Gross mortgage lending reached £17.9 billion in January this year, the highest lending total for a January since 2008, according to the Council of Mortgage Lenders (CML).
The figure is 21% higher than the £14.8 billion lent in January last year, and experts are attributing the high level of mortgage borrowing to a surge in buy-to-let landlords looking to buy properties ahead of tax changes due to be implemented in April.
From the start of the 2016/17 tax year, most landlords will pay a 3% surcharge on stamp duty on property purchases.
The CML’s members are banks, building societies and other lenders who together undertake around 95% of all residential mortgage lending in the UK. The organisation’s economist Mohammad Jamei said: ‘Lending started the year on a positive note. Our monthly estimate is 21% higher than a year ago, with the current growth rate in lending similar to the closing months of 2015.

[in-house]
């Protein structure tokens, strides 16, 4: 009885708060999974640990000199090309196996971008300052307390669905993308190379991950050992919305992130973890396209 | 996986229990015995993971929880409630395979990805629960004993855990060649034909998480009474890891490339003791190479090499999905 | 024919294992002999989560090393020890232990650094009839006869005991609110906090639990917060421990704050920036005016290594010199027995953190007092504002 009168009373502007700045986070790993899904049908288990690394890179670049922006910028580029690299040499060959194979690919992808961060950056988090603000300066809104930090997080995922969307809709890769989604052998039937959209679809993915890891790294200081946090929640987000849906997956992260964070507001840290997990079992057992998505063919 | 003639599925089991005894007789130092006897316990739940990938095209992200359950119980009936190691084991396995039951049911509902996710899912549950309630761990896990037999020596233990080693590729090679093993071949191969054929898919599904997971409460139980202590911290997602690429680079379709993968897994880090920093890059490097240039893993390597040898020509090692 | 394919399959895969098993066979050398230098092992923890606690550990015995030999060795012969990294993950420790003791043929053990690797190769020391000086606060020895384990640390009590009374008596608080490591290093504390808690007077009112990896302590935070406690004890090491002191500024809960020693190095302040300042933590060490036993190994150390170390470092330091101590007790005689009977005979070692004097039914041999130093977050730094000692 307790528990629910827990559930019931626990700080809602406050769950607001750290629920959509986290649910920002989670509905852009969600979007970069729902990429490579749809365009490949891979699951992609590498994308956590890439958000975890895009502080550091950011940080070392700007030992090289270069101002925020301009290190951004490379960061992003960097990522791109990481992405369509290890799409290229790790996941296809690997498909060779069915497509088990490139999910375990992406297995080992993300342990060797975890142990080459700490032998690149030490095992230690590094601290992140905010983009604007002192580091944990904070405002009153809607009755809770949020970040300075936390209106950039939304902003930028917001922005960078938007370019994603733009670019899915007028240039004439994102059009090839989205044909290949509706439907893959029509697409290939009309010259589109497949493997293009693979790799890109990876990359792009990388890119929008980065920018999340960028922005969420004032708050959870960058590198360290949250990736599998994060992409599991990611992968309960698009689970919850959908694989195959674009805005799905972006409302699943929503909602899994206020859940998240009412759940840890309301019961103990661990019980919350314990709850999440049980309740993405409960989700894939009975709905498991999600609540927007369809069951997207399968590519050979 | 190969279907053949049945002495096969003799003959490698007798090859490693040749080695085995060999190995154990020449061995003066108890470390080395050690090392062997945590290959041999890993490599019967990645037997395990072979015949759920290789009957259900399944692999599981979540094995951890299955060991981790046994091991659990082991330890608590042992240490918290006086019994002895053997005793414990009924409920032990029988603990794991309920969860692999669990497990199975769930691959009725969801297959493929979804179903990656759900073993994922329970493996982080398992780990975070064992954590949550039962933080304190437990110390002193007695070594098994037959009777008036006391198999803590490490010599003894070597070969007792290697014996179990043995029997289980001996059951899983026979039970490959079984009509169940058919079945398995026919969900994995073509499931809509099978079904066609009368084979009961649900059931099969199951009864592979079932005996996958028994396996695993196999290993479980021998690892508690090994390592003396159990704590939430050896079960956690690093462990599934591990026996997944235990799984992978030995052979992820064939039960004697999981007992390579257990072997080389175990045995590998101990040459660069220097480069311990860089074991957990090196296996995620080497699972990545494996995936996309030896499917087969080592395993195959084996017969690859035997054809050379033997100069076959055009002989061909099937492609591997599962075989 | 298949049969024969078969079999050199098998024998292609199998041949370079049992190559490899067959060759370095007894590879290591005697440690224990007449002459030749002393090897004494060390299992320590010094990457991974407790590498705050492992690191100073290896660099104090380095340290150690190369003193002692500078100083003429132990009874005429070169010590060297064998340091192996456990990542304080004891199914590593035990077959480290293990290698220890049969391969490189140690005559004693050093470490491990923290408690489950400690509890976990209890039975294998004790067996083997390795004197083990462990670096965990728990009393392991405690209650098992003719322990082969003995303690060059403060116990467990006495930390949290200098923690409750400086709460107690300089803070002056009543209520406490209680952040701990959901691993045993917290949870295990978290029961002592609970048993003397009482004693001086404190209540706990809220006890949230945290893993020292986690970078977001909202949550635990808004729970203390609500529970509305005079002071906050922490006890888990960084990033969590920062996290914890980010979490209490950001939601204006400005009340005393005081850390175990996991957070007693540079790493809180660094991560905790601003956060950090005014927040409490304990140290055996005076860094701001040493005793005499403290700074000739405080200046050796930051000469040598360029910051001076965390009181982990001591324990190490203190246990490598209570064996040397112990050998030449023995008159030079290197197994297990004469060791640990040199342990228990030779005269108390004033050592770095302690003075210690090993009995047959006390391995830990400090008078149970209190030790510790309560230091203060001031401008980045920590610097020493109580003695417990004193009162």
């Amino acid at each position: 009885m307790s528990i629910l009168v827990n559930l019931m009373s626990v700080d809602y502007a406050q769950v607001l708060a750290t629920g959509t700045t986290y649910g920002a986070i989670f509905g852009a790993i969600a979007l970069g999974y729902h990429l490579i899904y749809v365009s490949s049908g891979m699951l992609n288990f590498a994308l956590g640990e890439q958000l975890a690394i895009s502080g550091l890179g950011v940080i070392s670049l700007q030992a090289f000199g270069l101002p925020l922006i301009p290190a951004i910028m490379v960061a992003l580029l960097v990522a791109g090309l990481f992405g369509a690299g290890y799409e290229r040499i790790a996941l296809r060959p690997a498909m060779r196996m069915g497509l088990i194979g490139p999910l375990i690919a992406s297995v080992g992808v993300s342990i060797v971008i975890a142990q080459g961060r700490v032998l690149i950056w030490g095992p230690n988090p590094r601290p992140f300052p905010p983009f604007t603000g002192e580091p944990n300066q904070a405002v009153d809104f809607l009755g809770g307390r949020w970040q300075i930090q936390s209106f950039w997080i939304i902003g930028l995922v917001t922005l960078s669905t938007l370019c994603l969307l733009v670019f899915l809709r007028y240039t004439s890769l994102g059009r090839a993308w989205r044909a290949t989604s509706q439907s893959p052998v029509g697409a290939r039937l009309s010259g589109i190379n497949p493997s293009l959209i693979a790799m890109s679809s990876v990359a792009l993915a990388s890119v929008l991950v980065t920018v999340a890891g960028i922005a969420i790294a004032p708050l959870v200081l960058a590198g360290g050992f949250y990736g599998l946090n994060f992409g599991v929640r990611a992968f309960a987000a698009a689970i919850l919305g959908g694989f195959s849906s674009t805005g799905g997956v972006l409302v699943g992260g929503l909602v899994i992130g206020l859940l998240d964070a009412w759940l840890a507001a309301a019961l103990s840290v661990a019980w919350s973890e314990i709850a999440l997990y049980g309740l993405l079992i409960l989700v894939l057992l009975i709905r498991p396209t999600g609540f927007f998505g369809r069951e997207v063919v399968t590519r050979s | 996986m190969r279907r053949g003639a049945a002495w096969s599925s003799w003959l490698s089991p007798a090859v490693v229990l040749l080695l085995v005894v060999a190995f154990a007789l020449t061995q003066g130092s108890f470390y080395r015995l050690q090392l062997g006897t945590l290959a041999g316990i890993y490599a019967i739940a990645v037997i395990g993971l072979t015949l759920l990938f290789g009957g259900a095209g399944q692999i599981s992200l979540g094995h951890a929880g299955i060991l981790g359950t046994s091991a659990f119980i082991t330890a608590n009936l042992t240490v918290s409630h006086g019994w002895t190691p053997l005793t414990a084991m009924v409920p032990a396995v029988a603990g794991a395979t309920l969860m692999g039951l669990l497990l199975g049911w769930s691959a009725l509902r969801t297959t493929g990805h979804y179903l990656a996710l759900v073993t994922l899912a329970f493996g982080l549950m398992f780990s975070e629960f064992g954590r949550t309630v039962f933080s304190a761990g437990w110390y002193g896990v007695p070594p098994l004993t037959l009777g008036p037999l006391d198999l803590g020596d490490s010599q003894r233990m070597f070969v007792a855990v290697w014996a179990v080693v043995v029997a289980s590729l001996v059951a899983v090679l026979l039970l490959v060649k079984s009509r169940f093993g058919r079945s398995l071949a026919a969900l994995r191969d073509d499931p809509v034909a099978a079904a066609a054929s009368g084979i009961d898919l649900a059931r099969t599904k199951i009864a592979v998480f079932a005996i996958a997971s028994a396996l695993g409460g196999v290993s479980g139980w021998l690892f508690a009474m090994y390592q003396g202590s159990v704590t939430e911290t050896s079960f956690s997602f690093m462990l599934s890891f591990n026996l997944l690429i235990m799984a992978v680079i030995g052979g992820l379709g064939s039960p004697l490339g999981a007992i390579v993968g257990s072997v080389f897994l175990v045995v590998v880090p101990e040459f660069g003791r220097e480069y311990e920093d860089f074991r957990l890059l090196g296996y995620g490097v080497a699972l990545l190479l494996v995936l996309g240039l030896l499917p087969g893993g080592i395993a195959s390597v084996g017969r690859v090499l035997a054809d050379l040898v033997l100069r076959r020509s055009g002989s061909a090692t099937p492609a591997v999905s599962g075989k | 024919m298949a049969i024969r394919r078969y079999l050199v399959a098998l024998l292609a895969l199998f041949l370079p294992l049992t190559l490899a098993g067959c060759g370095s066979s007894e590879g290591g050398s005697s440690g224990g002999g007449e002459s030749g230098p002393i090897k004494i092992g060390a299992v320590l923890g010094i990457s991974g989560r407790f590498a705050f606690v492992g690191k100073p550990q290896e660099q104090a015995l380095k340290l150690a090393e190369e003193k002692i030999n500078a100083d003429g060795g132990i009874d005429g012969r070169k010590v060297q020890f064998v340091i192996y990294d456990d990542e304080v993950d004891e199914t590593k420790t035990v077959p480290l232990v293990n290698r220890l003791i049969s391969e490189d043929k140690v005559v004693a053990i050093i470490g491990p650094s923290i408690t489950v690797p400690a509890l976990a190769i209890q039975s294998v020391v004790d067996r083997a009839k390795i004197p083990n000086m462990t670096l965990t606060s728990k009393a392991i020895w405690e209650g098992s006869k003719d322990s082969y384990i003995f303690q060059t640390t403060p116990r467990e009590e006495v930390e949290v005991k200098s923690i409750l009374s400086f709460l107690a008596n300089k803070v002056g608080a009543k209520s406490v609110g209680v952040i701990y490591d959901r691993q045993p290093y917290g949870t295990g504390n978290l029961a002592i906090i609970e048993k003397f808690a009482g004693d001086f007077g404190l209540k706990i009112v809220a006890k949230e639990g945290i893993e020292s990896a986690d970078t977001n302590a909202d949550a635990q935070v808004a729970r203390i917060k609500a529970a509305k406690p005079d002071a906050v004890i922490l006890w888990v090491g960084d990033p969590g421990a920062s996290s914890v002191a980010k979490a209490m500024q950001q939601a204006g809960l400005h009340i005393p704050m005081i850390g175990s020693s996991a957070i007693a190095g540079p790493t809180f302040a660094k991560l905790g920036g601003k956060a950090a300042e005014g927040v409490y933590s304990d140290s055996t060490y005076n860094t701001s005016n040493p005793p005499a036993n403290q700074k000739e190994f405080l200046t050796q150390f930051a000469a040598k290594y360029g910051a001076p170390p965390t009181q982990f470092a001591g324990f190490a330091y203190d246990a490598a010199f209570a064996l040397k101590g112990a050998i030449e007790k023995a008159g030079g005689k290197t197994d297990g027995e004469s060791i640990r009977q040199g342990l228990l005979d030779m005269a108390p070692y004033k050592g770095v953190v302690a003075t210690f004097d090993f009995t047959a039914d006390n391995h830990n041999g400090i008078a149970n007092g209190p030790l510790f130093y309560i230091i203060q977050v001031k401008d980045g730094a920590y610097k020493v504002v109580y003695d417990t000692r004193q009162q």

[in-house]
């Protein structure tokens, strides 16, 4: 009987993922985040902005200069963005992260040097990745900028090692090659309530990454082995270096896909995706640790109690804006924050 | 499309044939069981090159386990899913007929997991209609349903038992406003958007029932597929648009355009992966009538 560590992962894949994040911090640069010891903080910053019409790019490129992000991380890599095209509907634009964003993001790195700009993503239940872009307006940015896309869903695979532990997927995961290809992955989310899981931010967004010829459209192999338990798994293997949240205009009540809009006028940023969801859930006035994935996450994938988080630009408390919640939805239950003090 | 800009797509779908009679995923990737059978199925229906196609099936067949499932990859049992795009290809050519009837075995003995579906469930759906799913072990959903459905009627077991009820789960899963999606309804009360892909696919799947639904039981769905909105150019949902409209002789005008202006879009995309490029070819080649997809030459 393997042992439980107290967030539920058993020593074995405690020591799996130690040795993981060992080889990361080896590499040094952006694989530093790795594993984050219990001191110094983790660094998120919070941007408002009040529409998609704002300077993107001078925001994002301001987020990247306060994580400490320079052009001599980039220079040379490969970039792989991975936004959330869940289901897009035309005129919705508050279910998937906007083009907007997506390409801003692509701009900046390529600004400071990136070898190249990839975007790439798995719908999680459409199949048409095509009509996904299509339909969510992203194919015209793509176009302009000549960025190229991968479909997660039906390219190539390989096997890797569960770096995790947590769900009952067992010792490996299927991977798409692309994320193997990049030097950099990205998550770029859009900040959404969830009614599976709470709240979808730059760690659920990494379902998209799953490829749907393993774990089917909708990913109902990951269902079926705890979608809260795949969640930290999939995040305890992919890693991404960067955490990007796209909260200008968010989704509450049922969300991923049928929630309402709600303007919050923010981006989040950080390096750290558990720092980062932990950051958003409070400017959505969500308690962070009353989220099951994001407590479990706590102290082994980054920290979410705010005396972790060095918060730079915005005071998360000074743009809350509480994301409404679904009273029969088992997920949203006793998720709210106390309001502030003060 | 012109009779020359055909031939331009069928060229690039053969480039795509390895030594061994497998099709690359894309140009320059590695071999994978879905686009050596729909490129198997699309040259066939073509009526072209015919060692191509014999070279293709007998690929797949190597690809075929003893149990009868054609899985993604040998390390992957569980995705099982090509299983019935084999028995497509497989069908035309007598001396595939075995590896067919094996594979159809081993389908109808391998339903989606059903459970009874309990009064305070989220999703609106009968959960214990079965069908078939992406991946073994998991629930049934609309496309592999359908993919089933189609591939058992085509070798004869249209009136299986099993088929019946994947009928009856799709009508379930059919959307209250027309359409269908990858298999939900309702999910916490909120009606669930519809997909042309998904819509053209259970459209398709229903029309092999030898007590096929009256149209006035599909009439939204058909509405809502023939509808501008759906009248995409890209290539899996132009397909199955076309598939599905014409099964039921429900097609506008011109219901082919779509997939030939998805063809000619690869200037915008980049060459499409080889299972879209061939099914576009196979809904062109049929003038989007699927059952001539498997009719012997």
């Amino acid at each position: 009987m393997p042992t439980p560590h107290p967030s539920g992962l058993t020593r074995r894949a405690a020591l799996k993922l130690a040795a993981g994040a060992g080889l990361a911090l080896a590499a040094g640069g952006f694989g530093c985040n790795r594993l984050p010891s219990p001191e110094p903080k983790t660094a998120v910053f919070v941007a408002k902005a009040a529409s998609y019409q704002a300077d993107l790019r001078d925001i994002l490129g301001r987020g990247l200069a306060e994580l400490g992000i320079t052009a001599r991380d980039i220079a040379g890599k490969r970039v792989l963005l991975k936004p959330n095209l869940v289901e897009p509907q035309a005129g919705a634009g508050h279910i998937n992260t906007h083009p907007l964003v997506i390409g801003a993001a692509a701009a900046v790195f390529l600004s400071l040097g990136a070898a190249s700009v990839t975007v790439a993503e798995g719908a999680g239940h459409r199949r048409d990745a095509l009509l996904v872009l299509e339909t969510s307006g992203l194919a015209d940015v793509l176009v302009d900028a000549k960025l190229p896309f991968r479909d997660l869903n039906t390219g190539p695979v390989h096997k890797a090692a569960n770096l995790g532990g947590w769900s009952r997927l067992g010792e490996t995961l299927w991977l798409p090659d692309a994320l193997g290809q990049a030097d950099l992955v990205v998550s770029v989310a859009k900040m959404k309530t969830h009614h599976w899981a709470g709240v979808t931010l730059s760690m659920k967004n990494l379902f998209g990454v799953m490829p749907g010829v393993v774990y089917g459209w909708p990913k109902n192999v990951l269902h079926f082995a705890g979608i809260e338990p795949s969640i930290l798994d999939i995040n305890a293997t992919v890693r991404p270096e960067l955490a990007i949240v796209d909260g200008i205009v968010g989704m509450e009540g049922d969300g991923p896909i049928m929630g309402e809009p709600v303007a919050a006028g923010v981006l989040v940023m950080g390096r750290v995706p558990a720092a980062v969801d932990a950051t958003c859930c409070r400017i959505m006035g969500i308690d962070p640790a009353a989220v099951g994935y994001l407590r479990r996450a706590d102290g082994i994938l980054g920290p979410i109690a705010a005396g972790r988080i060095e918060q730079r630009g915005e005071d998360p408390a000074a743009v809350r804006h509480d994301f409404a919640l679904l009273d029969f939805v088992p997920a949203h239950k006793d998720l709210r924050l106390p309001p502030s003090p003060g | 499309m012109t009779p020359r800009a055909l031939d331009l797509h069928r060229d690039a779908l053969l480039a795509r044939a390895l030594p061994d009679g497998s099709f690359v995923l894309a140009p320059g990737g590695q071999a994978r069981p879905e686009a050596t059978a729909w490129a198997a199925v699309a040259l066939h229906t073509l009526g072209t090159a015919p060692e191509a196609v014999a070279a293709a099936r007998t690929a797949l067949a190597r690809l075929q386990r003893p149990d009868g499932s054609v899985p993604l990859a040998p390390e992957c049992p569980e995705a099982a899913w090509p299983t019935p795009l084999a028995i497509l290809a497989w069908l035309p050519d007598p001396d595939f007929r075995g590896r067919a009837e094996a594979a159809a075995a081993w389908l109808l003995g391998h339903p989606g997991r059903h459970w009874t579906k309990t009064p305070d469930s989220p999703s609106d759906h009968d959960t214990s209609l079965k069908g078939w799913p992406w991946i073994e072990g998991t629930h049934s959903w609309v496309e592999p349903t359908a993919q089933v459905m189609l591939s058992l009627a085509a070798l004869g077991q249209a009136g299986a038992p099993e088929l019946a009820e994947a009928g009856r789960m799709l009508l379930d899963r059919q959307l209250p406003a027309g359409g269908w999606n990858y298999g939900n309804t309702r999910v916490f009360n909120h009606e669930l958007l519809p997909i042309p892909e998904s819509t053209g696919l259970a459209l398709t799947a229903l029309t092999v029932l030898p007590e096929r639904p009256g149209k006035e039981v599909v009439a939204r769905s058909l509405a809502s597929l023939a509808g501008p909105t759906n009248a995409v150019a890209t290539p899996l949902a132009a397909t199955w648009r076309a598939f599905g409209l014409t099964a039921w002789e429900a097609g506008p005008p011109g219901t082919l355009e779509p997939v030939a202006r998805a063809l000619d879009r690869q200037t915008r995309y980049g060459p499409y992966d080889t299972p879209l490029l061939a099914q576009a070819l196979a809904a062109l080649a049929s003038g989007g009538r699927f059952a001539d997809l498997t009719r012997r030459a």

‘We still only see limited upside potential going forwards, as the number of properties for sale on the market remains low and affordability pressures weigh on activity. Upcoming tax changes in the buy-to-let sector are adding an element of uncertainty to the market.’
However, the CML did also partly attribute the high January borrowing figure to positive economic factors. Mr Jamei said: ‘UK market fundamentals are helping to underpin this recovery, with real wage growth, an improving labour market, competitive mortgage deals, and government schemes all supporting household demand.’
Although much higher than previous January figures, the £17.9 billion total is actually 9% lower than December’s lending total of £19.8 billion.